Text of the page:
Clinical diagnosis and basic investigations are critically dependent on the ability to record and analyze physiologic signals. Examples include heart rate recordings of patients at high risk of sudden death (Fig. 1), electroencephalographic (EEG) recordings in epilepsy and other disorders, and fluctuations of hormone and other molecular signal messengers in neuroendocrine dynamics. However, the traditional bedside and laboratory analyses of these signals have not kept pace with major advances in technology that allow for recording and storage of massive datasets of continuously fluctuating signals. Surprisingly, although these typically complex signals have recently been shown to represent processes that are nonlinear, nonstationary, and nonequilibrium in nature, the tools to analyze such data often still assume linearity, stationarity, and equilibrium-like conditions. Such conventional techniques include analysis of means, standard deviations and other features of histograms, along with classical power spectrum analysis.
An exciting recent finding is that such complex datasets may contain hidden information, defined here as information not extractable with conventional methods of analysis. Such information promises to be of clinical value (forecasting sudden cardiac death in ambulatory patients, or cardiopulmonary catastrophes during surgical procedures), as well as to relate to basic mechanisms of healthy and pathologic function. Fractal analysis is one of the most promising new approaches for extracting such hidden information from physiologic time series. This is partly due to the fact that the absence of characteristic temporal (or spatial) scales--the hallmark of fractal behavior--may confer important biological advantages, related to the adaptability of response [2, 4, 1, 5, 3, 6].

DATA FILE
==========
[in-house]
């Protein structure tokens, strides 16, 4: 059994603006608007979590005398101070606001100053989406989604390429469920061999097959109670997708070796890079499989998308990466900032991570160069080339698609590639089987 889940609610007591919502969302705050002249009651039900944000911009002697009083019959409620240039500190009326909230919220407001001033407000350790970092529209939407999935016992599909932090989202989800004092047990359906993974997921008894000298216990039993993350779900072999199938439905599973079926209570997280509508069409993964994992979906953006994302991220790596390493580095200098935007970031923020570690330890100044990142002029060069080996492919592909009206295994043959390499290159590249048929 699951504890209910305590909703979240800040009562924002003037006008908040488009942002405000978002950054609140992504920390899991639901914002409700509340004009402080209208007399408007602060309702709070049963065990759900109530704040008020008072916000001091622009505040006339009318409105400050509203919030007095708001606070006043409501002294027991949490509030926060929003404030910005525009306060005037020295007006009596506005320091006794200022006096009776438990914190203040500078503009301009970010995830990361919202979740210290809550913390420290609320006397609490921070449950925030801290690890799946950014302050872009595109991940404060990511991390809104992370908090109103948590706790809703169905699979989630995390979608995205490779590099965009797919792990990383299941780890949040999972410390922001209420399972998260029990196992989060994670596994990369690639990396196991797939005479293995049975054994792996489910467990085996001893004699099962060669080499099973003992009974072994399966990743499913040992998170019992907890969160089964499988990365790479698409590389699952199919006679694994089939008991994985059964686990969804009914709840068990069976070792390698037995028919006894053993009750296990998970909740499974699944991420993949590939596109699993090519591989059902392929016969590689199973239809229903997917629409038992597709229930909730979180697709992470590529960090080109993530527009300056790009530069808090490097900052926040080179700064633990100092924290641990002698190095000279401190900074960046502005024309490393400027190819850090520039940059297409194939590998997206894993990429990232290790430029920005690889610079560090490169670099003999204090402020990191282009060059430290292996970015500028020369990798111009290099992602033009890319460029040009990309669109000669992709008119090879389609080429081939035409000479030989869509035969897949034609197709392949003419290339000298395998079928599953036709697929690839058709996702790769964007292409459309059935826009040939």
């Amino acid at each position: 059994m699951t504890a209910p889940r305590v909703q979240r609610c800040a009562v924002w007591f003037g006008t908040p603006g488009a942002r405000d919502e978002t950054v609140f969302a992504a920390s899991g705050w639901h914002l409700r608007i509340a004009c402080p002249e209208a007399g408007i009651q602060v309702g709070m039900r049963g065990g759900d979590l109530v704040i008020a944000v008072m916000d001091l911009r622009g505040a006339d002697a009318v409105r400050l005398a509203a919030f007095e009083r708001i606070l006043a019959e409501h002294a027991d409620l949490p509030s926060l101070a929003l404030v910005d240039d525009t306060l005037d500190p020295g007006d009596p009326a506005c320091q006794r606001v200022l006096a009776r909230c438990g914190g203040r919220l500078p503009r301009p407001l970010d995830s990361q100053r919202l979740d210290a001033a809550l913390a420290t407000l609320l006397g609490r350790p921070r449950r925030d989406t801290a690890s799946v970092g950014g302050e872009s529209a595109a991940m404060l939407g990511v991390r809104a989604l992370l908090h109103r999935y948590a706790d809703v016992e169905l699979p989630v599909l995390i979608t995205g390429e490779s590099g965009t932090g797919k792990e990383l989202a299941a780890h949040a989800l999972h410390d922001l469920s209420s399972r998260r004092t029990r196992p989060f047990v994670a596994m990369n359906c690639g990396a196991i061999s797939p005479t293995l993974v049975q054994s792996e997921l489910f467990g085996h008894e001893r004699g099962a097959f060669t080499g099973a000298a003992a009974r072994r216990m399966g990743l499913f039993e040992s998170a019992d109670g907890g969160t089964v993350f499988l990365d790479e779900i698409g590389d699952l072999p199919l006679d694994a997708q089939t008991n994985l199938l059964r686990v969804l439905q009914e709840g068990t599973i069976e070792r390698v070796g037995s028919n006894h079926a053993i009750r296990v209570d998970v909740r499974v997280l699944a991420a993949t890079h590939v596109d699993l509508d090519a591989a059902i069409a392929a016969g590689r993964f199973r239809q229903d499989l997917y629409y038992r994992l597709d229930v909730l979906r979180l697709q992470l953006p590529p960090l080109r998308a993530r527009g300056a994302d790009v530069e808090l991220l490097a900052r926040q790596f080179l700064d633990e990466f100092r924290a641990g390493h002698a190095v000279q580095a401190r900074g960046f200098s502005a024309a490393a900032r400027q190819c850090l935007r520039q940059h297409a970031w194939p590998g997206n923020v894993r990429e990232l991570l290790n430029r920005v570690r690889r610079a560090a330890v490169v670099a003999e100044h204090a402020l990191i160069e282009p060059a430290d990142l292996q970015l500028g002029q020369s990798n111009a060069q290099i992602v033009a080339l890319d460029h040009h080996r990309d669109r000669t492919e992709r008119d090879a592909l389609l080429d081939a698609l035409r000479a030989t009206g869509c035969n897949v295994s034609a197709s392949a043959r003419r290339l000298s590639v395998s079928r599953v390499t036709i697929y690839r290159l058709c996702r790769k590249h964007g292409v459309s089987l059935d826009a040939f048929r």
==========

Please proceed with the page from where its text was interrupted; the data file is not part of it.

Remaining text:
In this chapter, we present some recent progress in applying fractal analysis to human physiology. We begin with a definition of fractal dynamics, followed by an introduction to some special problems posed by physiological time series. We then discuss the analysis of the output from two model systems: (1) human heartbeat regulation, which is under involuntary (neuroautonomic) control; and (2) human gait regulation, which is under the voluntary control of the central nervous system. We focus on the analysis of the output of these two systems in health and disease.
Figure: Representative complex physiological fluctuations. Heart rate (normal sinus rhythm) time series of 30 min from (a) a healthy subject at sea level, (b) a subject with congestive heart failure, (c) a subject with obstructive sleep apnea, and (d) a sudden cardiac death subject who sustained a cardiac arrest with ventricular fibrillation (VF). Note the highly nonstationary and ``noisy'' appearance of the healthy variability which is related in part to fractal (scale-free) dynamics. In contrast, pathologic states may be associated with the emergence of periodic oscillations, indicating the emergence of a characteristic time scale.